Steve-Oh
4 years ago

Andrew: The market crash in early 2000 and the market flat-line in last 9 months, is PART of the reason I hold to my stmt: Since 1/1/2000, that is 16.25 years, the stock markets have been awful. Nasdaq has grown about zero compounded in the period ! S&P 500 has grown 2-3% and 10-yr bonds have done best, over 5%. The past 16 years has been very important for ANY DB plan at that time that was well-funded, around 100%, but it would have been a terrible time (given the 16 years that followed) for any DB pension plans to… Read more »

Steve-Oh
4 years ago
Reply to  Steve-Oh

Andrew, I should have stated it thusly: ” Tell us why private sector taxpayers working an living in Chicagoland, should have their wealth and home values unduly diminished even more than they already have been ! ” And don’t forget these key numbers, private sector working taxpayers are already paying $5.5B for Payroll of the 80,000 active govt ees covered in the five major citywide pension plans — and the unfunded liability is either $30B or $45B depending on net inv returns for the next 10-20 years. How is that possible without taxing the residents into oblivion ? Mark and… Read more »

Advocate
4 years ago
Reply to  Steve-Oh

I will get down in the mud I guess. You ask: (I paraphrase) Why should taxpayers have thier wealth diminished… 1. The law says you have to pay taxes. The government needs more revenues. This concept is not really hard is it? The court ruled, the LAW says the bill MUST be paid. Until the feds step in, or we fail to follow the LAW, we must pay. 2. Taxpayers are allready paying the payroll for 80,000… well dont we want our Cops/Firemen etc on the beat? Yes we do so we pay people to do work for us taxpayers.… Read more »

nixit71
4 years ago
Reply to  Advocate

It’s a shame these arguments are always taken to the extreme. When someone asks about the # of state employees or the salaries or benefits offered, it always comes back as “Don’t we want our Cops/Firemen etc on the beat?” or “I guess you want lead in your drinking water.” A better question is “Why are the Cops/Firemen hired in 2010 allowed to retire at the same age in ones hired in 1960?” Funny, you’d think medical advances, better living, and job safety would have lengthened at least a year or two of a career over 50 years, right? When… Read more »

Steve-oh
4 years ago
Reply to  Advocate

So is legalized theft from the private sector to enrich the govt class, a law that should be changed ?

T. H.
4 years ago

A few thoughts: Before the Dems and unions get too much grief for wanting to re amortize the debt. (kicking the can down the road), let us all remember that the father of this is Jim Edgar, whose administration came up with the major re amortization that we are still suffering with. It’s noteworthy that it passed unanimously. His so called pension ramp truly kicked the can down the road and cost we taxpayers billions in interest. As for the reasons for the deficit, it’s probably fair to say a little more than 50% of the deficit is the state… Read more »

Steve-Oh
4 years ago

Cheers Mark !! Excellent !! And notwithstanding what the NYTimes and other economic illiterates abounding in the media……say……the problem is NOT that contributions haven’t been large enough for last X years…………the problem is that the pension promises, too much and paid too early, and with too much COLA……were NEVER affordable in the first place !! A governmental entity promising luxurious pensions paid too early, should NEVER have costed out the affordability assuming 7.5% net inv egns per year. That was and is utterly reckless. Any shortfall from that leads to catastrophe………and since 1/1/16 the average annual compounded return has been… Read more »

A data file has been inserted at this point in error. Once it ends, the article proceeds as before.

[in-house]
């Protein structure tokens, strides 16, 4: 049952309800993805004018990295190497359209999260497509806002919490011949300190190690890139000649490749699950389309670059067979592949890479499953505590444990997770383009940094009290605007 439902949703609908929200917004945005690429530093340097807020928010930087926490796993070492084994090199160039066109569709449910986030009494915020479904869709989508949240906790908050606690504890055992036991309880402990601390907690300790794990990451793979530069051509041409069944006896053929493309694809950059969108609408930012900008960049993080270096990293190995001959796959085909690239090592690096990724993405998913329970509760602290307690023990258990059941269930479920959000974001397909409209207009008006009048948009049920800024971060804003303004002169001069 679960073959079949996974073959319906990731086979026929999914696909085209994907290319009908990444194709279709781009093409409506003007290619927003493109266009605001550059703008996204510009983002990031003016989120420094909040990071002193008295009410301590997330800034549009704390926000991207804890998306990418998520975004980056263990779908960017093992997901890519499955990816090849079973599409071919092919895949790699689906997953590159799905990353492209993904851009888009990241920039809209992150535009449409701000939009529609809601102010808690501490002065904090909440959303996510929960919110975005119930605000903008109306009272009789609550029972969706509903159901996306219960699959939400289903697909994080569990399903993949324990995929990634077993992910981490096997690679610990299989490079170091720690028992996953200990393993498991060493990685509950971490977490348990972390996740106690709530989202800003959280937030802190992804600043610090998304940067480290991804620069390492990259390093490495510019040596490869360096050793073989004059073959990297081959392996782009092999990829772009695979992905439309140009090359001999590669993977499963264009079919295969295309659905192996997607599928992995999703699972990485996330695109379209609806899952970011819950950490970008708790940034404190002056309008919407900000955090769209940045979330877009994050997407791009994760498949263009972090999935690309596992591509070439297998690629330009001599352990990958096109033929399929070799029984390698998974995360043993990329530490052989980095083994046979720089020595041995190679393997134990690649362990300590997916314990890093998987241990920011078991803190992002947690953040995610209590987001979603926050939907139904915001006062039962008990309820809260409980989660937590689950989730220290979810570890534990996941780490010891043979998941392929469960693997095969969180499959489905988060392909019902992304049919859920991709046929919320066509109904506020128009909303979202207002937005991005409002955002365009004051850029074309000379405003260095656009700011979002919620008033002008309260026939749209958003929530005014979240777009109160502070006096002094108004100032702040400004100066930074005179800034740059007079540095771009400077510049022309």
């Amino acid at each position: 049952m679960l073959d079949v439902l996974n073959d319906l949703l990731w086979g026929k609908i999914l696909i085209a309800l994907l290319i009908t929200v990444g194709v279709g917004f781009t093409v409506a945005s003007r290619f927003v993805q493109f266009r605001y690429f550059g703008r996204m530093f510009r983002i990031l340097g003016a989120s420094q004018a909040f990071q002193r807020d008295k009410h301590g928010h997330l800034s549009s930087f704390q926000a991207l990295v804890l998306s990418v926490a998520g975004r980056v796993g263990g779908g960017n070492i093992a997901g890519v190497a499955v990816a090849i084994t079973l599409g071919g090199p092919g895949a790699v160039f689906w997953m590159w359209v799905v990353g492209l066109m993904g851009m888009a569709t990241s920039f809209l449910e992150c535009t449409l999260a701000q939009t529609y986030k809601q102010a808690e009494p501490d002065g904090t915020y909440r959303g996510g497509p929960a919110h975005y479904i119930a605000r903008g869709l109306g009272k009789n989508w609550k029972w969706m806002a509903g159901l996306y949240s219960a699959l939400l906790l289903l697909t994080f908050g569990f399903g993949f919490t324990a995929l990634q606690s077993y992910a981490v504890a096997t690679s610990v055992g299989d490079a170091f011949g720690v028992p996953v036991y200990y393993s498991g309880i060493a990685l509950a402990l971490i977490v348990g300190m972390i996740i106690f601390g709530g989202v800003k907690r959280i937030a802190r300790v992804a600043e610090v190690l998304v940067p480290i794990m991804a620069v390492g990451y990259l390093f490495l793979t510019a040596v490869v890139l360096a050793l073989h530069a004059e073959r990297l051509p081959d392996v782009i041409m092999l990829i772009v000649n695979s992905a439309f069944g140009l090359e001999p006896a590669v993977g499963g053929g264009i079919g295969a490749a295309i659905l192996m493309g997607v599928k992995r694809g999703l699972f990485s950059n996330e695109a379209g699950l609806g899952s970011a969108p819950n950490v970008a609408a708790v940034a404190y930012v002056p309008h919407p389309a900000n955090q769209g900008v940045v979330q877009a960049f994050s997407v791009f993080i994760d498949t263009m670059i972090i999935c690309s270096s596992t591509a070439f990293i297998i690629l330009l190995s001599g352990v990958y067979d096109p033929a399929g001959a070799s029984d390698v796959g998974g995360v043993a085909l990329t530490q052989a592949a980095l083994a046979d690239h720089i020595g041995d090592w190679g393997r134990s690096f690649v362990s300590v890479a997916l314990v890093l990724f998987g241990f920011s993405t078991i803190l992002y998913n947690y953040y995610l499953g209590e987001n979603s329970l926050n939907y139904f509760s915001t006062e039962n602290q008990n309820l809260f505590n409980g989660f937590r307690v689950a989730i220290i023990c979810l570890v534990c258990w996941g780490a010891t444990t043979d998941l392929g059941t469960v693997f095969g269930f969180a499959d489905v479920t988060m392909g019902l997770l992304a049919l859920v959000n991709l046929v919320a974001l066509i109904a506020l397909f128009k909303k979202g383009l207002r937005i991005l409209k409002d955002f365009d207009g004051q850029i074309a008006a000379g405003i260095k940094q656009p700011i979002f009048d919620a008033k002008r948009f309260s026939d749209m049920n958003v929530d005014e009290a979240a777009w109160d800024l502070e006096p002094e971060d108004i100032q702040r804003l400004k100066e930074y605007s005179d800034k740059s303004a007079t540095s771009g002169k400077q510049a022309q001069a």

Steve-Oh
4 years ago
Reply to  Steve-Oh

Meant 1/1/2000 in the last sentence. So far, this century has been horrific for investment returns.

T. H.
4 years ago

I’m sorry, there is no realistic way to make the liability go away. There is no legal ability to retroactively change the contractual obligations created by the Constitution, except by the State exercising its police powers, which the ISC just ruled against. States can’t file for bankruptcy, and as for default, that’s not a legal remedy.

T. H.
4 years ago
Reply to  Mark Glennon

I’ll offer the opinion that you are on very thin ice claiming I am mistaken. The contracts clause in the U.S. Constitution would negate any attempt to retroactively reduce benefits by changing the Illinois Constitution. If you really think the federal bankruptcy statutes are going to be amended to allow states to go bankrupt, well….

Advocate
4 years ago
Reply to  T. H.

Even in Bankruptcy, bondholders protected by statute vrs pensioners protected by a CONSTITUTIONAL guarantee… who wonders who will get more protection in bankrupcy? Until Illinois Starts defaulting, on non pension related obligations, going to the bankruptcy court in order to fix its pension mess will be seen as an obvious ploy to use a bankruptcy court for unconstitutional pension reform. So you want to go to Bankruptcy court to fix your pension problem?….you got to also defund other Vital state obligations AS WELL…and create a HUGE HUGE fiscal and SOCIAL mess statewide…to make the case for Bankruptcy. To show insolvency.… Read more »

Advocate
4 years ago
Reply to  Mark Glennon

That underfunding approach got us to where we are now.

Doubling down on the underfunding approach is the continuing evil of kicking the can to our children.

How dare anyone suggest that.

Advocate
4 years ago
Reply to  Mark Glennon

Pension hollidays are OVER. No more can kicking to OUR children.

nixit71
4 years ago
Reply to  Advocate